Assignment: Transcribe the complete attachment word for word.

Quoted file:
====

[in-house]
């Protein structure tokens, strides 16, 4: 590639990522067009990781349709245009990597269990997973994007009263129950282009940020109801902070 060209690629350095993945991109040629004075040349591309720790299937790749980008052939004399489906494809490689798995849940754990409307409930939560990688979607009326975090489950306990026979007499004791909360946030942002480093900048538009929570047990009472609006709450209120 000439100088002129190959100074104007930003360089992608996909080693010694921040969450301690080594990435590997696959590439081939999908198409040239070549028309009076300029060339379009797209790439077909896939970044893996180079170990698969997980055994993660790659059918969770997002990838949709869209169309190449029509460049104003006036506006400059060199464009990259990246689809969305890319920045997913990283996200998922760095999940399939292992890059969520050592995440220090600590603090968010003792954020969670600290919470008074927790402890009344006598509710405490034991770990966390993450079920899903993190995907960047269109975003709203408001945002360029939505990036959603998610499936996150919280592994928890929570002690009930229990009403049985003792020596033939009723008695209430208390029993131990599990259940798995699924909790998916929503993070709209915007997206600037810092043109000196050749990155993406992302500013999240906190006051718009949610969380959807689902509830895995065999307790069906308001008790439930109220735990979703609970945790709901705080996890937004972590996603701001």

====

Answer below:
[in-house]
């Protein structure tokens, strides 16, 4: 590639990522067009990781349709245009990597269990997973994007009263129950282009940020109801902070 060209690629350095993945991109040629004075040349591309720790299937790749980008052939004399489906494809490689798995849940754990409307409930939560990688979607009326975090489950306990026979007499004791909360946030942002480093900048538009929570047990009472609006709450209120 000439100088002129190959100074104007930003360089992608996909080693010694921040969450301690080594990435590997696959590439081939999908198409040239070549028309009076300029060339379009797209790439077909896939970044893996180079170990698969997980055994993660790659059918969770997002990838949709869209169309190449029509460049104003006036506006400059060199464009990259990246689809969305890319920045997913990283996200998922760095999940399939292992890059969520050592995440220090600590603090968010003792954020969670600290919470008074927790402890009344006598509710405490034991770990966390993450079920899903993190995907960047269109975003709203408001945002360029939505990036959603998610499936996150919280592994928890929570002690009930229990009403049985003792020596033939009723008695209430208390029993131990599990259940798995699924909790998916929503993070709209915007997206600037810092043109000196050749990155993406992302500013999240906190006051718009949610969380959807689902509830895995065999307790069906308001008790439930109220735990979703609970945790709901705080996890937004972590996603701001």